Now that we had been accommodated and fed etc. on board here, with all our weariness we found sleep impossible. Some had flaked out with fatigue but most of us had too much on our minds – we were anxious about those left aboard and of the old ship. After a few hours the second destroyer load came in and landed its rescued crowd, all troops. From them all we gathered was mainly false rumours, we were then told through this ship’s loud speakers that we should be informed as soon as the correct and definite news was available.
Meanwhile, during the course of time up to about 11.30 p.m. more destroyers had landed the last of survivors. In the last boat I was relieved to find my friend Charlie, from whom, and others in that batch, I learned a hurried exit had to be made – around 3 p.m. Apparently the sea had floated the oil up to the level of the last remaining and unquenchable boiler, so had started the fire that gained so much fierceness and was the ultimate end of the ship. The most peculiar thing was it became so hot she showed up all her original peace-time colours! As the last crowd left her the funnel collapsed and she was aflame almost totally. All the ammunition too was beginning to explode, what guns crew remained had thrown all they could get to overboard.

The last man to leave the ship was the Commander – or so he thought he was. But actually it was the Chief Engineer and “Dizzy”, the dispenser. They appeared, luckily for them just as the destroyer was about to pull away. Capt. Biggs had looked around before he stepped off and thought everyone had gone, but these two must have been down below. The Captain was given a mighty cheer and they sang, “For, He’s a Jolly Good Fellow”. There were tears in his eyes as he watched the old ship, and he thanked us for all our help. I regret to think he had to lose her for he was a tremendously popular and good skipper, there isn’t a man who would say otherwise.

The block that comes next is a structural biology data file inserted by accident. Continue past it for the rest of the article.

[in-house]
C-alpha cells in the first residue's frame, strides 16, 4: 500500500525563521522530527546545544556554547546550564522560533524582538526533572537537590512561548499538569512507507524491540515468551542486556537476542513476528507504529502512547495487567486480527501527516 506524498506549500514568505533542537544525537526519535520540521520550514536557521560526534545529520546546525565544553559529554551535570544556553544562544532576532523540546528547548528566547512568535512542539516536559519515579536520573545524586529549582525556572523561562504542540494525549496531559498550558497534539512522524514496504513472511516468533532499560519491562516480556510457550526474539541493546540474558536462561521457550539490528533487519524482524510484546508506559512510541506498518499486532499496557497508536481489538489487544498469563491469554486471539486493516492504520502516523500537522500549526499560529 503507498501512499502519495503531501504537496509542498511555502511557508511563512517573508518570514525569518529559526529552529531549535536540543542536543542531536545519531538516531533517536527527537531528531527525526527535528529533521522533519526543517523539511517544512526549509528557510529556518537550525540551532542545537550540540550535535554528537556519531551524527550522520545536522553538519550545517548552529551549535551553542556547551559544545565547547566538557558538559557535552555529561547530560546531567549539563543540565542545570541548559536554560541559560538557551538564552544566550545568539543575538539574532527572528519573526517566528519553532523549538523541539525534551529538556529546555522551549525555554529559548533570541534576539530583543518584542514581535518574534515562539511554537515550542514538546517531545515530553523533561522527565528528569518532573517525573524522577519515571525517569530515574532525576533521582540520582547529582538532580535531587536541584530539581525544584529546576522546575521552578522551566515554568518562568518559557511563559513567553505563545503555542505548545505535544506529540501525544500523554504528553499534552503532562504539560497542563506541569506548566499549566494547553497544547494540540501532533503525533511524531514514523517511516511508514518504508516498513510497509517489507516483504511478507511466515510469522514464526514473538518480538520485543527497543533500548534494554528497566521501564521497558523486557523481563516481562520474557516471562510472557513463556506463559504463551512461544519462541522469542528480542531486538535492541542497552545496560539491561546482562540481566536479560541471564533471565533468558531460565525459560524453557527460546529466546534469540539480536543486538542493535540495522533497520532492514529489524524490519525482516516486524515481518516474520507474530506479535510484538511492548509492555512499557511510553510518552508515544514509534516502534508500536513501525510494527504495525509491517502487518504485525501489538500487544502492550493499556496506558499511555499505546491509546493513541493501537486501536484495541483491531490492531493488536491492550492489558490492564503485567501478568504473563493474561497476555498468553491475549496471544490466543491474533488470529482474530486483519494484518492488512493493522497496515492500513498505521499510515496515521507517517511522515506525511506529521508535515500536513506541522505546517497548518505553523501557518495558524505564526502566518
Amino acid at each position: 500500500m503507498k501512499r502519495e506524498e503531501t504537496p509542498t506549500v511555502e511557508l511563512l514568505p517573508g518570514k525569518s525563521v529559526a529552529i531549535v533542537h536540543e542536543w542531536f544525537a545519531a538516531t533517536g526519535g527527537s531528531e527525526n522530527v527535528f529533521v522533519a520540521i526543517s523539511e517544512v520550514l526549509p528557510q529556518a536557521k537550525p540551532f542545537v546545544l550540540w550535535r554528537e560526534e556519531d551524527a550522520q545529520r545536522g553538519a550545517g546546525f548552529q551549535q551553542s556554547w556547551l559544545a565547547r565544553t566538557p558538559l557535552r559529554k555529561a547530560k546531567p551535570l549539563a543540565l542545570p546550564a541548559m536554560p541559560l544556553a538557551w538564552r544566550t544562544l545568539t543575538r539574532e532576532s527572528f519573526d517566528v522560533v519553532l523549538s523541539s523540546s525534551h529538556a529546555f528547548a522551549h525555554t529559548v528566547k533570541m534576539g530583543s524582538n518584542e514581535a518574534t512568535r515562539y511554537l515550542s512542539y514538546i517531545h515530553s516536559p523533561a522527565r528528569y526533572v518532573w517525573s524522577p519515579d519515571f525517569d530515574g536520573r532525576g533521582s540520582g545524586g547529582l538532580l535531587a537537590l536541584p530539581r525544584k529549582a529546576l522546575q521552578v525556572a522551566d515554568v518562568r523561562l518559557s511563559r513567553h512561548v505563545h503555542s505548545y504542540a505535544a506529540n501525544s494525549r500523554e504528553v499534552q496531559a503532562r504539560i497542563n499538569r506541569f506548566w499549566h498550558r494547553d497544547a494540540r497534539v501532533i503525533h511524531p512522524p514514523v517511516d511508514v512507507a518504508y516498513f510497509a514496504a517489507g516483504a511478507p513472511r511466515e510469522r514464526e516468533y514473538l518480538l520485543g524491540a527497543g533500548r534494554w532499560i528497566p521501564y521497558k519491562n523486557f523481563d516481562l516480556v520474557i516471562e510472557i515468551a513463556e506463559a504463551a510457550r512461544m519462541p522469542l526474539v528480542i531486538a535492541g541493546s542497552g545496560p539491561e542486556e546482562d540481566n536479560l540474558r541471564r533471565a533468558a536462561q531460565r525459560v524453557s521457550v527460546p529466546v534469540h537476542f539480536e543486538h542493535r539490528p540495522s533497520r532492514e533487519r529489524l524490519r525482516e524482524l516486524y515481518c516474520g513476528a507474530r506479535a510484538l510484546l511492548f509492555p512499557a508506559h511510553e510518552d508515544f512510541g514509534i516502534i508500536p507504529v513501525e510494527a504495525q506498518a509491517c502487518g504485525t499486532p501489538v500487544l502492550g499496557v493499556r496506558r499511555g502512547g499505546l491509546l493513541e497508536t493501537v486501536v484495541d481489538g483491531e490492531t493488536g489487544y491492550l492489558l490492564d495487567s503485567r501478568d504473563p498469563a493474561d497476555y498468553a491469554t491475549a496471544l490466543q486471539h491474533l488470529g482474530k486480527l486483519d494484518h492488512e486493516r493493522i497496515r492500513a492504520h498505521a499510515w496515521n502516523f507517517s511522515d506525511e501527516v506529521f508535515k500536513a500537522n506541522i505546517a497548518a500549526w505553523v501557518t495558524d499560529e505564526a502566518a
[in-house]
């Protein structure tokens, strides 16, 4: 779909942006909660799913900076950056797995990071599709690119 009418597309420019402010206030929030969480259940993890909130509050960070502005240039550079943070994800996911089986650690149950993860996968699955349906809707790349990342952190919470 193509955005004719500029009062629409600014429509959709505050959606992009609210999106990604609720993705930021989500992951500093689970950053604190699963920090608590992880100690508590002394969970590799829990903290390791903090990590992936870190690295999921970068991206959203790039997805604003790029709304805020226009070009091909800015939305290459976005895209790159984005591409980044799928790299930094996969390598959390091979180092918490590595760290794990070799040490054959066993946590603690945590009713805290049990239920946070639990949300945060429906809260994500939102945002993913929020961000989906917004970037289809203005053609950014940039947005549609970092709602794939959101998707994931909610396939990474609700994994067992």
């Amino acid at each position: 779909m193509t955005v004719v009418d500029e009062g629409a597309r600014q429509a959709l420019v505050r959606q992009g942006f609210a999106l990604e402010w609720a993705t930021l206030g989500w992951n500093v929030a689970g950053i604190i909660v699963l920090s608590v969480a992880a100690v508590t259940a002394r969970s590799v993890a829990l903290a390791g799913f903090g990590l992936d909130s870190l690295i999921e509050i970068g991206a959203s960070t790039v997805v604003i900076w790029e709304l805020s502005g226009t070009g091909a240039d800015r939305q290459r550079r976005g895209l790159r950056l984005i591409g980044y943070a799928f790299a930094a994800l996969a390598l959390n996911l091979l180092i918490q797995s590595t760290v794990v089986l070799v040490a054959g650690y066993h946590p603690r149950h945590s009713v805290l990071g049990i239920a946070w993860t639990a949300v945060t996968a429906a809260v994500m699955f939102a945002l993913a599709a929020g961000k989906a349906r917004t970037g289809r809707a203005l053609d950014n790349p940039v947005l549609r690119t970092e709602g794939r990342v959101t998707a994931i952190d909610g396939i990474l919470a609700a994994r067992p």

Early the next morning the Skipper carne aboard this ship and we were given the remaining news. She blew up, turned over on her side, and sank at 4 a.m. that morning. So we were now shipwrecked, D.B.S.,(Distressed British Seamen) and everything else besides and we then resigned ourselves to making the best of a hoped for uneventful voyage home.

To sum up briefly, I think we were fortunate in getting everyone off, all but approximately 25. There were 5,000 troops, 270 nurses, and crew. 2 nurses were lost, 6 crew, 2 engineers and 4 natives; the rest soldiers. I believe we lost most of them, the troops, by the soldiers on deck dropping heavy rafts on top of those already in the water. Probably killing them outright or knocking them unconscious. Of panic, there was very little, generally speaking most were considerably calm although the morale of the natives was very low. A few soldiers died with heart failure and shock, and our crew barman, Mr. Barnes, with whom I’d sailed in a previous ship, broke his leg in getting away. He kept up marvellous strength to help row his boat until rescue. Of what happened to all the desolated and drifting lifeboats remains to be learnt, either they were towed in or sunk. They had towed the old ship in to almost horizon distance of Oran, but, we were beaten by fire, and that was where she went down. It is only now that we can sit and laugh and relate on the amusing incidents – there were many – but it is an experience of which one is quite sufficient, and I only hope our future lies more pleasant and more uneventful.”